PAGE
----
BOOMERS AND ADVISORS REMAIN UNEASY
ABOUT VOLATILITY EVEN WHEN MARKET CLIMBS, METLIFE POLL FINDS
Boomers Lack Confidence in Traditional Investments, Seeking Greater Portfolio Stability
NEW YORK, NY - April 11, 2011 – Two years after the depths of the financial crisis were reached, both Baby Boomers and financial advisors remain concerned about market volatility --defined as sharp swings in value up or down over brief periods -- in retirement accounts, a new MetLife poll shows. Even as the stock market rebounded earlier this year, this concern was expressed by three fourths of Boomers and almost nine out of ten financial advisors. Most Boomers lacked confidence in their investments, and many were interested in portfolio management approaches that could provide more consistent returns, the survey found.
MetLife’s Market Volatility Poll, fielded in February of this year, included 520 financial advisors and 1,038 adults over the age of 45 with at least $100,000 in investable assets. More than one-half (54%) of Boomers and 58% of advisors cited 10% or less as their comfort zone for volatility, and one-fourth of Boomers were only at ease with 5% or less. Underscoring uneasiness about retirement security, only 32% of Boomers expressed confidence in their investments, a finding highlighted by the fact that almost one-half (45%) said that they check their account balances at least once a week.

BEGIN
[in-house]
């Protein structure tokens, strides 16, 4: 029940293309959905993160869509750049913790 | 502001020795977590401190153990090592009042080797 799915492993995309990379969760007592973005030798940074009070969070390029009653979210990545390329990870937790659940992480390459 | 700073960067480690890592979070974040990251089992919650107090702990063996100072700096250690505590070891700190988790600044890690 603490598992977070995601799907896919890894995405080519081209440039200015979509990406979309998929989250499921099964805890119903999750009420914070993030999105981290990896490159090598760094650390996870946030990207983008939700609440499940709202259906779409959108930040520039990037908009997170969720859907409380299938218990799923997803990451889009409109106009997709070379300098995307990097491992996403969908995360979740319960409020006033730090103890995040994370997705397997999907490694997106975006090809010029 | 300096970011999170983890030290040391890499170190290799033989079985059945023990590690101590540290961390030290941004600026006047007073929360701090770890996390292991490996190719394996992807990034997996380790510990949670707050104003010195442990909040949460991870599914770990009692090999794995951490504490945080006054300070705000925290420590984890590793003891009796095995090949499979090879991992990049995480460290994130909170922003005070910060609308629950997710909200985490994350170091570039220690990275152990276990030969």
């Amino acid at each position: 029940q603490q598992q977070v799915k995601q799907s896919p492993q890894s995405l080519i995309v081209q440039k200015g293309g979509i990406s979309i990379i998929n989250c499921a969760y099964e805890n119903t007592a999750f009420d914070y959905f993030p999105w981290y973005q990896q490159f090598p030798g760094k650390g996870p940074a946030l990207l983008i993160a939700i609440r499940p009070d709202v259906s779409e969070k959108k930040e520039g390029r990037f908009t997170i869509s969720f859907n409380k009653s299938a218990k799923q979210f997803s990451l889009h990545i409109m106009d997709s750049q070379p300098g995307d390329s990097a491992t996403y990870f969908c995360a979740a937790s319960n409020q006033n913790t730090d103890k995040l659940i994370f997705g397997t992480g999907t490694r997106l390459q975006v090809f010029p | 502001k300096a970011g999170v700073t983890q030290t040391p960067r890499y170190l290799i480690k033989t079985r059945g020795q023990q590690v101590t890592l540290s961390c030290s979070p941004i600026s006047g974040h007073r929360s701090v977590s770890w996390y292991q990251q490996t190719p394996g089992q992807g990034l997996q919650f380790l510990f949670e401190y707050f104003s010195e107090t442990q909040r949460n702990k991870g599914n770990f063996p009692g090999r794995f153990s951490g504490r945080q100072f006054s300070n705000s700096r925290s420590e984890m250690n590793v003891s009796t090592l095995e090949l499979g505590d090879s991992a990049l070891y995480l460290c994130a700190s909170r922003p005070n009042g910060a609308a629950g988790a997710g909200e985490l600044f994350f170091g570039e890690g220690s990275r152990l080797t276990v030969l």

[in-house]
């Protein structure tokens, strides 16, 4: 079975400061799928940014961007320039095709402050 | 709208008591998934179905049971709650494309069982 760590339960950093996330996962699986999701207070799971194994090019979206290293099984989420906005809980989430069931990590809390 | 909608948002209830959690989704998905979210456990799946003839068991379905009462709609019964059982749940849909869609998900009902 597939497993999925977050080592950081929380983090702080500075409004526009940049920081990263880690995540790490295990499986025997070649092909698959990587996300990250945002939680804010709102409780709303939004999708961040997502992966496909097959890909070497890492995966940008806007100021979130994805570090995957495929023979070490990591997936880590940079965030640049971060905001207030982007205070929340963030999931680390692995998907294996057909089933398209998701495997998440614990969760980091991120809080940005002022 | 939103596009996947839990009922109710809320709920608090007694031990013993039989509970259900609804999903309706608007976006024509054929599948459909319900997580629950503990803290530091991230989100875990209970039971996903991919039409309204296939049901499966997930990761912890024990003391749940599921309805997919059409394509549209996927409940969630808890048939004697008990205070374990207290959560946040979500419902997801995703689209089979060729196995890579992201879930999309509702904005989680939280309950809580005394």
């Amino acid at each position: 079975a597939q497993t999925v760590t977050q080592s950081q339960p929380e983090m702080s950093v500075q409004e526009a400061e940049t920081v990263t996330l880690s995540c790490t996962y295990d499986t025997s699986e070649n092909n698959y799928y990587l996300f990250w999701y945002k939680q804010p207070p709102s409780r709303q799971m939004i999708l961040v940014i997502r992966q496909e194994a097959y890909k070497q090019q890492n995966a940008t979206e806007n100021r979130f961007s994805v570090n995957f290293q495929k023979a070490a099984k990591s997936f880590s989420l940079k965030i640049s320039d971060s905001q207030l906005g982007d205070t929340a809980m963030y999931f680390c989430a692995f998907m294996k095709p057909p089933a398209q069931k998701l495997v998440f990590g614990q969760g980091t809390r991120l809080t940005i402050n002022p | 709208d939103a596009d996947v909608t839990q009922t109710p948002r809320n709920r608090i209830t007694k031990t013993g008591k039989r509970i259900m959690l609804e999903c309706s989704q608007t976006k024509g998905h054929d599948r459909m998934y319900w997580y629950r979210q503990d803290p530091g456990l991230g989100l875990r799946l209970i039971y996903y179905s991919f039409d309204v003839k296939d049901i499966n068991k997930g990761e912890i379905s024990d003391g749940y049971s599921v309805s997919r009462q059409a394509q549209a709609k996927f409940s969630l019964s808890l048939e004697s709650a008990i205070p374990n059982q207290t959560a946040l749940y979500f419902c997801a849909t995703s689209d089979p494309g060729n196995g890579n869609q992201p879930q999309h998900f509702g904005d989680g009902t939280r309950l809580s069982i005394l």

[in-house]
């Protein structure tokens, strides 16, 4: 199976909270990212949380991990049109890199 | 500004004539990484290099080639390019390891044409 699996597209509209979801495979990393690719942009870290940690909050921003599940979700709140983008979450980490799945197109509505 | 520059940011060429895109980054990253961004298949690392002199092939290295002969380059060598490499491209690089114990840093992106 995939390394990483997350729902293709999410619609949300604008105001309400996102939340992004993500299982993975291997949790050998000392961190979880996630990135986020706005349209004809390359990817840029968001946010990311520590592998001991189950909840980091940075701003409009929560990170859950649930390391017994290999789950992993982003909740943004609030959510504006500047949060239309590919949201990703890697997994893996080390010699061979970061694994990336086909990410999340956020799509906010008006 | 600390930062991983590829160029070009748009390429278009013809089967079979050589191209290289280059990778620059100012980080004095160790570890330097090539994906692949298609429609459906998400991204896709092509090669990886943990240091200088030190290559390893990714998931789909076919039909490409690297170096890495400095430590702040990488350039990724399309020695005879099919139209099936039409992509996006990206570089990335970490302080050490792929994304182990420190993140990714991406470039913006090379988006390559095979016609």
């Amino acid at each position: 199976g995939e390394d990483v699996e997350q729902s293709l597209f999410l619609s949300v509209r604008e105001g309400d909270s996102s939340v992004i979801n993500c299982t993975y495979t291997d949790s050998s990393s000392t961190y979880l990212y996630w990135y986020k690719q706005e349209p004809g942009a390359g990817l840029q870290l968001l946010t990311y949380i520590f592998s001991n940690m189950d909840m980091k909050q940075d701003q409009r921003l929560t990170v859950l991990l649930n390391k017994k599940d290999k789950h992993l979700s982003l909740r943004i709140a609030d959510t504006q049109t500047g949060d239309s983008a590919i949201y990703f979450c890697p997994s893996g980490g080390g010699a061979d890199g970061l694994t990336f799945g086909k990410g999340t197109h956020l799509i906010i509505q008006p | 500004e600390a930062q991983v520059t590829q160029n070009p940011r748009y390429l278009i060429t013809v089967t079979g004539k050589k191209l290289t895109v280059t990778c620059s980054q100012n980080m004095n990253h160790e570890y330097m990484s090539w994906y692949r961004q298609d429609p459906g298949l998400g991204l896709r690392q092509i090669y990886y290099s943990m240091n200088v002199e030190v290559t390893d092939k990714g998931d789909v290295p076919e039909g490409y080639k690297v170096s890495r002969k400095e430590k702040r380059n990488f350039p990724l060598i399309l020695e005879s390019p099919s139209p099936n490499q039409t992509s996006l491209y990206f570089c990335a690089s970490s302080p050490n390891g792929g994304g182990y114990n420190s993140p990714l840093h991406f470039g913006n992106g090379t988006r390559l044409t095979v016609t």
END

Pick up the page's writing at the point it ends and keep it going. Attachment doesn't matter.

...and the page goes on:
The link between volatility and client wariness is a strong one in the eyes of advisors -- 88% said that seeing volatility in their retirement accounts raised clients’ concerns about retirement and financial security, while 56% of Boomers say the same. Still, Boomers are taking a more balanced stance now as they invest for retirement than was the case in the aftermath of the financial crisis two years ago. At that time, three fourths of this group expressed a preference for protecting against losses versus participating in market gains, according to a MetLife survey in 2009. Now, there is roughly a 50-50 split in preferences between protecting and participating in gains.
“With the market recovery, Boomers are starting to become more confident about investing in equities, but volatility continues to be top of mind and a significant concern. Our survey shows there is rising interest in exploring newer investment approaches that offer the potential to provide steadier, more consistent returns over the long term,” said Robert E. Sollmann, Jr., executive vice president, Retirement Products at MetLife. “In the past, these forward-looking approaches were mainly available only to large institutional investors such as endowments, but leading professional money managers are now offering more alternative products to all investors,” he added.
Strong Interest Among Advisors
The MetLife poll disclosed a strong desire among financial advisors to seek other options beyond traditional asset allocation models in confronting market risk and volatility. Half of advisors (51%) agreed that alternative investments are needed to better manage volatility -- the same percentage disagreed that “a mix of stocks, bonds and cash” is enough to manage volatility in their clients’ retirement portfolios. Moreover, 57% of advisors were interested in a “product that could provide more consistent returns.”